And, I got to work with the other members of the board. Imagine a group of young, passionate Orthodox college students who love people and serving others. Now, take that group and diversify it over jurisdiction, ethnicity, and gender and there’s a beautiful SAB. I know a few of the current SLB members personally (they changed the name from SAB to SLB. Long story.), and I can say that the gang is still the cream of the crop. In addition to friends, I gained valuable organizational, leadership, delegation, coloring, and karate skills. Because that’s what the ladies want. Skills.
Here I am, five years later…I lost my train of thought because I realized it’s been five years. I originally typed three years ago and had to walk away from typing this for a week, because I was in shock. Anyway, shock is over. Five years later, I’m working as an engineer for a great company, I’ve got some of the spunkiest roommates, and my friends are finer than all the treasures under the mountain in Erebor. I thank God for all that He has blessed me with, and especially my days as an ‘OCFer’.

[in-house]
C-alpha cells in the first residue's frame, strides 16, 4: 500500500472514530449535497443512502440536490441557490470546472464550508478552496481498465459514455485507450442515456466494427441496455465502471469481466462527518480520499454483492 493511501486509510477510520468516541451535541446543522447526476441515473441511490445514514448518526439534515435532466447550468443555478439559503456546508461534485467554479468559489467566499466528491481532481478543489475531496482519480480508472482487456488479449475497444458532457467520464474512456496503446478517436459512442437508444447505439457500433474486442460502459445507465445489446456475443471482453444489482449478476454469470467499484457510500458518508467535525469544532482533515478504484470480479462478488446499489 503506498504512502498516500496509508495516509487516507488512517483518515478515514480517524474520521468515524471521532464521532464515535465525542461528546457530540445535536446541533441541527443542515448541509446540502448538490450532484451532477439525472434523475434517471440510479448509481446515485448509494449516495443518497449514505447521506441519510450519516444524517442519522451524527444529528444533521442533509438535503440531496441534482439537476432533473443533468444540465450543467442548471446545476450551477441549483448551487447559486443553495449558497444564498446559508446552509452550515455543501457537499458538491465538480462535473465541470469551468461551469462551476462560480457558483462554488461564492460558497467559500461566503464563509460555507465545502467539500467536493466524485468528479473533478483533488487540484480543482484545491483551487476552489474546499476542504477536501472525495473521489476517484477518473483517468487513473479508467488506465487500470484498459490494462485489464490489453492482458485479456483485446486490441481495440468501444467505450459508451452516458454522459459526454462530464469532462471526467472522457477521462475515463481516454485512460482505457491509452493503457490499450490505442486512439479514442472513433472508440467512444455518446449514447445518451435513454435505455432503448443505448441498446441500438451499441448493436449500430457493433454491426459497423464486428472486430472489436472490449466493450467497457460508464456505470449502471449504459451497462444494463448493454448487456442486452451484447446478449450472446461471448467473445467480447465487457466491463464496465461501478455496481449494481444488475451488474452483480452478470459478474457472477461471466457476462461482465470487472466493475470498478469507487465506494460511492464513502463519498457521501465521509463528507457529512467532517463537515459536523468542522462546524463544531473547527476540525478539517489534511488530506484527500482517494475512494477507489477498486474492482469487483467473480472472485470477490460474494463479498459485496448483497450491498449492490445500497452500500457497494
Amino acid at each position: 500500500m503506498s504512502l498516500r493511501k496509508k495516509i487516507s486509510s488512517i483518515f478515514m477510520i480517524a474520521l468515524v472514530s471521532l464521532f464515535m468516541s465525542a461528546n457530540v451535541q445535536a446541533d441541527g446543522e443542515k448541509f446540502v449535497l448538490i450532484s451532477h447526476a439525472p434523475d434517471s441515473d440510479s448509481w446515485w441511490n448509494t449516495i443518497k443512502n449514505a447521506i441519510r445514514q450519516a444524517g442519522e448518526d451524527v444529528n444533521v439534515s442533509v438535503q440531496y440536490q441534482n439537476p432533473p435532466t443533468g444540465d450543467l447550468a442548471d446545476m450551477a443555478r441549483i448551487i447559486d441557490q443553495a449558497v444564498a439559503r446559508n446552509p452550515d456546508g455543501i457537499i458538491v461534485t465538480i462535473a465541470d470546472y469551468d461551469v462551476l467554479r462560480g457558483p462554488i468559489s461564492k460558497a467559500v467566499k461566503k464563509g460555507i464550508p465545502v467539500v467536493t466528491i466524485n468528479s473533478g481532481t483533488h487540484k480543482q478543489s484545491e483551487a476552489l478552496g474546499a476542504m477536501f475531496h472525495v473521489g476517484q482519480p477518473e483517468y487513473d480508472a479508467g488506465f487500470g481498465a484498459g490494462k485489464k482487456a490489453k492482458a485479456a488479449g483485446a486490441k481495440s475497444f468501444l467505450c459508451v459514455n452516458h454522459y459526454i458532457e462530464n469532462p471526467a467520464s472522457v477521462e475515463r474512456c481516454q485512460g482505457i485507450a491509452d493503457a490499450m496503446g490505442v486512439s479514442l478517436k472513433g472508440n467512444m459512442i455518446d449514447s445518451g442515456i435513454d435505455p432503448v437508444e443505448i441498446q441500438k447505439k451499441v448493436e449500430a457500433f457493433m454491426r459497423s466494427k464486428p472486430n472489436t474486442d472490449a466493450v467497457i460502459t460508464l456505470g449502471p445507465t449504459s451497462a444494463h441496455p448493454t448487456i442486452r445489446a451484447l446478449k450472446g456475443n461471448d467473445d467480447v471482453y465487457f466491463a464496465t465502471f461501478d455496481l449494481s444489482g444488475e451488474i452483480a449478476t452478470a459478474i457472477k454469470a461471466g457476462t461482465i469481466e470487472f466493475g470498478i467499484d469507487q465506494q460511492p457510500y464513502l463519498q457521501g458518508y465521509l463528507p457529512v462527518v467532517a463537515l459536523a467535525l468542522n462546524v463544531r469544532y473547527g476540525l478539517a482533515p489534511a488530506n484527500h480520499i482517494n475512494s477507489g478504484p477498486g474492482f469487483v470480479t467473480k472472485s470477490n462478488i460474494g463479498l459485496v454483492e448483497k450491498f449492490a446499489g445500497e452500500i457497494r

Basil Dixon is a freelance writer for the OCF from Huntington, WV, currently residing in Pittsburgh’s own Little Italy, Bloomfield. After graduating from West Virginia University in 2013 with a bachelors degree in Electrical Engineering, he began his career working for Rolls-Royce where he consults electrical utilities regarding the various aspects of maintaining nuclear power plants. Basil’s other interests include post-liturgical Sunday brunch, singing in the two choirs at St. George Antiochian Orthodox Cathedral, all the stereotypical nerd movies and books (especially Star Wars), and plotting the domination of Western Pennsylvania with his truly exceptional friends and allies.